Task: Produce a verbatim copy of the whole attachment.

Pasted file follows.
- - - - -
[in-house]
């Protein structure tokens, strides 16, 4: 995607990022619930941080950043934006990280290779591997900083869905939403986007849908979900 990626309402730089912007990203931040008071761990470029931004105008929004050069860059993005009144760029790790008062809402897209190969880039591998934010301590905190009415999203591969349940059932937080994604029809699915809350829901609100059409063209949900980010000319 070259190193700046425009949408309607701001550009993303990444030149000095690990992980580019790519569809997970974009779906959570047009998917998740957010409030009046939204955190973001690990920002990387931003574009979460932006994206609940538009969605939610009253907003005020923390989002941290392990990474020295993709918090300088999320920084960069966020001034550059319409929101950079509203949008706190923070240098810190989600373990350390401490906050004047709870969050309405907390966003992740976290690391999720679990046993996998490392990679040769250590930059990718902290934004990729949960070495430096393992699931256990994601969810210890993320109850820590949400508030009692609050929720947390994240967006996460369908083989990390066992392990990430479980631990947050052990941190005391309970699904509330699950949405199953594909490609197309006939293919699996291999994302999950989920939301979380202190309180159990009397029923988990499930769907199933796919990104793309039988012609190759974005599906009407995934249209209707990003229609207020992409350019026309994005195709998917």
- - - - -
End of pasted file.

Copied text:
[in-house]
């Protein structure tokens, strides 16, 4: 995607990022619930941080950043934006990280290779591997900083869905939403986007849908979900 990626309402730089912007990203931040008071761990470029931004105008929004050069860059993005009144760029790790008062809402897209190969880039591998934010301590905190009415999203591969349940059932937080994604029809699915809350829901609100059409063209949900980010000319 070259190193700046425009949408309607701001550009993303990444030149000095690990992980580019790519569809997970974009779906959570047009998917998740957010409030009046939204955190973001690990920002990387931003574009979460932006994206609940538009969605939610009253907003005020923390989002941290392990990474020295993709918090300088999320920084960069966020001034550059319409929101950079509203949008706190923070240098810190989600373990350390401490906050004047709870969050309405907390966003992740976290690391999720679990046993996998490392990679040769250590930059990718902290934004990729949960070495430096393992699931256990994601969810210890993320109850820590949400508030009692609050929720947390994240967006996460369908083989990390066992392990990430479980631990947050052990941190005391309970699904509330699950949405199953594909490609197309006939293919699996291999994302999950989920939301979380202190309180159990009397029923988990499930769907199933796919990104793309039988012609190759974005599906009407995934249209209707990003229609207020992409350019026309994005195709998917």